Remembering the Tornado Super Outbreak of 1974

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Forty four years ago, the country was recovering from one of the worst tornado outbreaks in recorded history.
In early April of 1974, the newspaper headlines were about Patty Hearst, and President Nixon owing back taxes.

By April 5th 1974, newspaper headlines were now focused on the tornado destruction, and the high death toll.

There are many notable tornadoes in history, and several notable tornado outbreaks. But April 1974 is one that stands out in history, due to the large number of tornadoes, the widespread damage, and how many large and violent tornadoes occurred in less than 24 hours.

During the days of April 3-4, 1974, 148 tornadoes were recorded, and the tornadoes caused more than 300 deaths across thirteen states. Thousands were injured.
The deadliest tornado was in Xenia, Ohio, the violet F5 tornado killed thirty four people.

Out of the 148 tornadoes, the Storm Prediction Center notes that 48 of those were killer tornadoes, meaning that in 100 tornadoes, no one died.

Of those 148 tornadoes during the outbreak, 6 touched down in Virginia. Four in the southwest corner of the state, one in Roanoke, and one in the Shenandoah Valley.

According to the storm reports, a squall line of storms came through western Virginia on Thursday April 4th before sunrise.
This is not the prime time for severe weather, but tornadoes and severe storms can happen at any time of the day.

Homes, and barns were hit hard by the severe thunderstorm winds in the morning. Dozens of mobile homes in the southwest part of the state were destroyed.
Around 5:00 a.m., a tornado touched down in Roanoke. At it's widest point, the tornado path was a mile wide, and then it narrowed around 50 yards at the end of it's path.
In Augusta county, damage was in the northern part of the county, the extent is an area roughly estimated at 6 miles wide. Now this is not a 6 mile wide tornado, but in addition to a tornado that touched down, straight -line damaging winds carved a path of destruction through the Valley.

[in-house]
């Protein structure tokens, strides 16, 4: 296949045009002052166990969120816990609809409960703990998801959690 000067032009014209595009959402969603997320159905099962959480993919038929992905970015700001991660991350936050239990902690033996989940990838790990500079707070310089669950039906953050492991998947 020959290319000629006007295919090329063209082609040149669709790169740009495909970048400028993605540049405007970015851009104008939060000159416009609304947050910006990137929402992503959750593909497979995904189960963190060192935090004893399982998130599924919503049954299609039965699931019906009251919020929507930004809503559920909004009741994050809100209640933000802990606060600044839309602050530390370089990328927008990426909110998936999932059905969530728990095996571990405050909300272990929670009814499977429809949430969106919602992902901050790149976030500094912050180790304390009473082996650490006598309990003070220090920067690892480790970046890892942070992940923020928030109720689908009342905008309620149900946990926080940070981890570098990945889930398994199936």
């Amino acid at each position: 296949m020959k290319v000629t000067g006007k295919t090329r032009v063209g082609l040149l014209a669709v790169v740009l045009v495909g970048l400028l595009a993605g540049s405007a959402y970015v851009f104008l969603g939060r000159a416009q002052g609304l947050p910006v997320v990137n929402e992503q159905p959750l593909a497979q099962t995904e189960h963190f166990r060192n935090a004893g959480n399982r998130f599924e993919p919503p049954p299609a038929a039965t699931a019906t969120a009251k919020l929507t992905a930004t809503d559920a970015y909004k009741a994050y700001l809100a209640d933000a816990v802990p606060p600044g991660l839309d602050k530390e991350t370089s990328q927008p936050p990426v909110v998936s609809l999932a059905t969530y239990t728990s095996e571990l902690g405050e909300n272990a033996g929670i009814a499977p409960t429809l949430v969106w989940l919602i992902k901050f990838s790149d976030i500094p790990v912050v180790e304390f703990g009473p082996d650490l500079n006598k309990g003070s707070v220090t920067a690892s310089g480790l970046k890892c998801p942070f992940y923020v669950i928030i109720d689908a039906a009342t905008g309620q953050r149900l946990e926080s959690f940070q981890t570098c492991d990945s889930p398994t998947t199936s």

A severe weather watch was issued early in the morning around 4 a.m.
About an hour later, a tornado touched down between Staunton and Swoope. It crossed Parkersburg Turnpike, and traveled 15 miles. The path just missed downtown Staunton to the north, traveled through Verona and over the Middle River, through Fort Defiance and ended just southwest of the Shenandoah Valley Regional Airport.
According to Newspaper accounts, several farmers reported barns and other buildings damaged. Roofs torn off, fence posts thrown, roads blocked by debris, and many trees down.

The official report from the National Weather Service states that 90 barns were damaged, and two were destroyed. Four homes were also damaged. At the SHD airport several of the hanger doors were badly damaged. A large section of the Fort Defiance high school roof was torn off, and heavy rain soaked the inside of part of the school. Thankfully, since this was so early in the morning, school was not in session.
Winds were estimated to be 70-80mph across the Valley within some storms.

The Augusta tornado was rated an F1 on the Fujita scale. At that time in 1974, an F1 meant that winds are estimated at 74-112mph.

At this point in time, many people were shock and surprised at the damage. It was widely believed that tornadoes didn't happen in the mountains. However, this is completely false. While tornadoes are not as common as they are in the deep south, tornadoes do happen in our area occasionally.

UPDATE: The severe weather that struck the Ohio Valley and into the deep south Tuesday, hit exactly 44 years after the 1974 Super Outbreak.
The National Weather Service in Wilmington, OH has confirmed 3 tornadoes from April 3, 2018. Coincidentally, one near Xenia, Ohio.